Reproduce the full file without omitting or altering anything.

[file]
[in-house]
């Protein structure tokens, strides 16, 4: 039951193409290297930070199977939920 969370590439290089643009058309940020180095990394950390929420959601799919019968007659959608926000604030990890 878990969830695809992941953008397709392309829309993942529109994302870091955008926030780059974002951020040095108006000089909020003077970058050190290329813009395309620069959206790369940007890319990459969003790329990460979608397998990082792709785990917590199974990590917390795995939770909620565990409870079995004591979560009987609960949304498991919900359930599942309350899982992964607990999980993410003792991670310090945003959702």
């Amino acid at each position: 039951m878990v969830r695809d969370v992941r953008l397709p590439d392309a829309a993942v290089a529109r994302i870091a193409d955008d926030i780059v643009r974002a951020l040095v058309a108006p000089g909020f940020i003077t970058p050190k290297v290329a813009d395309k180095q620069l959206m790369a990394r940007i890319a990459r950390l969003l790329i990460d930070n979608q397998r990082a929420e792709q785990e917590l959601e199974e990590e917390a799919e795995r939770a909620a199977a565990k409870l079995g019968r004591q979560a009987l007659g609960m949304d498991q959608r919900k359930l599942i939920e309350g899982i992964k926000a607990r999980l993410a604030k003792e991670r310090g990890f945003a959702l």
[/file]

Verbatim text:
[in-house]
């Protein structure tokens, strides 16, 4: 039951193409290297930070199977939920 969370590439290089643009058309940020180095990394950390929420959601799919019968007659959608926000604030990890 878990969830695809992941953008397709392309829309993942529109994302870091955008926030780059974002951020040095108006000089909020003077970058050190290329813009395309620069959206790369940007890319990459969003790329990460979608397998990082792709785990917590199974990590917390795995939770909620565990409870079995004591979560009987609960949304498991919900359930599942309350899982992964607990999980993410003792991670310090945003959702």
């Amino acid at each position: 039951m878990v969830r695809d969370v992941r953008l397709p590439d392309a829309a993942v290089a529109r994302i870091a193409d955008d926030i780059v643009r974002a951020l040095v058309a108006p000089g909020f940020i003077t970058p050190k290297v290329a813009d395309k180095q620069l959206m790369a990394r940007i890319a990459r950390l969003l790329i990460d930070n979608q397998r990082a929420e792709q785990e917590l959601e199974e990590e917390a799919e795995r939770a909620a199977a565990k409870l079995g019968r004591q979560a009987l007659g609960m949304d498991q959608r919900k359930l599942i939920e309350g899982i992964k926000a607990r999980l993410a604030k003792e991670r310090g990890f945003a959702l």